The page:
He was just a magician back there, Adam. So I think that there's a lot of things that come away from that. I think you're right. And one of the things to take away from it too, Adam, is culturally, it is worse for an umpire to call a strike a ball than it is to call a strike, a ball a strike.
Let me make sure I'm clear. Clearly a ball gets called as a strike is more acceptable than a pitch that's clearly a strike being called a ball. Do you see like that has a worse impact on an umpire because it's easier to see that it's a strike. And we've become conditioned to accept the fact that being close to the strike zone, I remember how many umpires I yelled at where they said, that's a good pitch, Elliot.
And I'm like, there's no G on the scoreboard. It says ball and the rules are what they are. You can't say it's a strike zone is always the same.
I don't care who's back there. The rules are the same. And so I hated that. Oh, it's a good pitch.
No, no, no, no. That means that you thought it was close enough to be called a strike. So you're going to give it to them. And that's just a crime. So, and then on the other side of the coin, it is more acceptable to call because in little league, it's tie goes to the runner. Well, you have to be really safe for them to call you safe.
If it's close, they want to, they're going to call you out. So those are the two things that are going to be, that would be completely different culturally. If you did move to robot umpires, you would see those two things get a little bit more normalized than they are today. We can't, we can't have robots on the bases though. We're only going to have it for balls and strikes at home plate. And the example that has been used a lot is tennis, right? Tennis, they've gotten rid of, they don't really need lines people anymore.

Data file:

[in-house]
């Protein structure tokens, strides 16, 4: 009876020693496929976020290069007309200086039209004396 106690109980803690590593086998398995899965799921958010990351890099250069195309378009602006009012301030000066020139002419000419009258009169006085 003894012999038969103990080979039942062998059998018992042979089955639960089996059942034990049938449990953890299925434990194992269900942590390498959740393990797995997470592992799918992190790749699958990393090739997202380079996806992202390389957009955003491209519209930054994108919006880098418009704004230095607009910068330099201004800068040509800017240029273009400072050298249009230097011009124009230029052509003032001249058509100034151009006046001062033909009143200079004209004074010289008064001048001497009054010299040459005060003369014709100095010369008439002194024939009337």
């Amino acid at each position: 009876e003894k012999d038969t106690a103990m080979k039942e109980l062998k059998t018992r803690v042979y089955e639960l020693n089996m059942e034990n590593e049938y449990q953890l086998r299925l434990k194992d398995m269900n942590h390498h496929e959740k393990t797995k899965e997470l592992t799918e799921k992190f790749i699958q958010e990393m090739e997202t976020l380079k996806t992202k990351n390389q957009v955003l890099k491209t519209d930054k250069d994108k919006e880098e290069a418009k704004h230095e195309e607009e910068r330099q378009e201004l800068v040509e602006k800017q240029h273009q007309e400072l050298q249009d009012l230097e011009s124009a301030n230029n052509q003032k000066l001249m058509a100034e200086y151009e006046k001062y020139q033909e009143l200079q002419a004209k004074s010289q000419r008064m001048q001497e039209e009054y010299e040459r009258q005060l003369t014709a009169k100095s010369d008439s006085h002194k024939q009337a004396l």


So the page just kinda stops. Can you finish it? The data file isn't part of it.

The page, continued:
I think they still use them at the French open because it's on clay and you see the mark where the ball, where the ball hit all the time. But they can just automate everything and they could tell. I mean, the, it's a completely linear game. The strike zone theoretically is linear.
I guess it isn't theoretically, it is linear. But again, I just think there's an art form to it that we're going to lose. Let me, let me, let me upset your Houston fan base real quick. So let's assume that the, the Astros find a way to hack the system and the strike zone is different for them versus, yes, editors play. So I mean, now we're talking about employing, you know, the smartest hacker type folks, if you possibly can, to find a way to give a half inch for your team versus the other so that it goes on noticeable, right? You don't want to make it so obvious that catches wind, but you know, so I mean, there's so many different things that are going to come from this.
And, and for your listeners, I don't care who wants robo, robo-umps. There's so many unintended consequences. You guys don't know. This is a slippery slope. We don't want to go down. Baseball is great the way that it is. I think we're trying to mess with it too much. I really do. There's that, that's, that's next level conspiracy theories from Elliot Johnson.